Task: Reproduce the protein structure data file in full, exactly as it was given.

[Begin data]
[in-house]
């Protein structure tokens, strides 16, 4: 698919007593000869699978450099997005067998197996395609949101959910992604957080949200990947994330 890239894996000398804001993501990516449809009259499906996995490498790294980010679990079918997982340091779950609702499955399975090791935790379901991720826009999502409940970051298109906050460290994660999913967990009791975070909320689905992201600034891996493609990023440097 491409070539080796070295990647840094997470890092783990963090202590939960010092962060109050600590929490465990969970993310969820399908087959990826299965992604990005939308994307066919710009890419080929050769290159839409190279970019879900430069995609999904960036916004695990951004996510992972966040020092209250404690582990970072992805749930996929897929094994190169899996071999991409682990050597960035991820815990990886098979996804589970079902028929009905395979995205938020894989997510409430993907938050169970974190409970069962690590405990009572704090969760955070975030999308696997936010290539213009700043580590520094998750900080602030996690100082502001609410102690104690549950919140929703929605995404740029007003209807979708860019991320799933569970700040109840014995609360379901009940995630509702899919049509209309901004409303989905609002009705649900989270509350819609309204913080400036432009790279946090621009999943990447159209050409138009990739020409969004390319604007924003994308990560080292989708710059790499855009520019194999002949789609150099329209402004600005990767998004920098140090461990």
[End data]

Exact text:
[in-house]
């Protein structure tokens, strides 16, 4: 698919007593000869699978450099997005067998197996395609949101959910992604957080949200990947994330 890239894996000398804001993501990516449809009259499906996995490498790294980010679990079918997982340091779950609702499955399975090791935790379901991720826009999502409940970051298109906050460290994660999913967990009791975070909320689905992201600034891996493609990023440097 491409070539080796070295990647840094997470890092783990963090202590939960010092962060109050600590929490465990969970993310969820399908087959990826299965992604990005939308994307066919710009890419080929050769290159839409190279970019879900430069995609999904960036916004695990951004996510992972966040020092209250404690582990970072992805749930996929897929094994190169899996071999991409682990050597960035991820815990990886098979996804589970079902028929009905395979995205938020894989997510409430993907938050169970974190409970069962690590405990009572704090969760955070975030999308696997936010290539213009700043580590520094998750900080602030996690100082502001609410102690104690549950919140929703929605995404740029007003209807979708860019991320799933569970700040109840014995609360379901009940995630509702899919049509209309901004409303989905609002009705649900989270509350819609309204913080400036432009790279946090621009999943990447159209050409138009990739020409969004390319604007924003994308990560080292989708710059790499855009520019194999002949789609150099329209402004600005990767998004920098140090461990």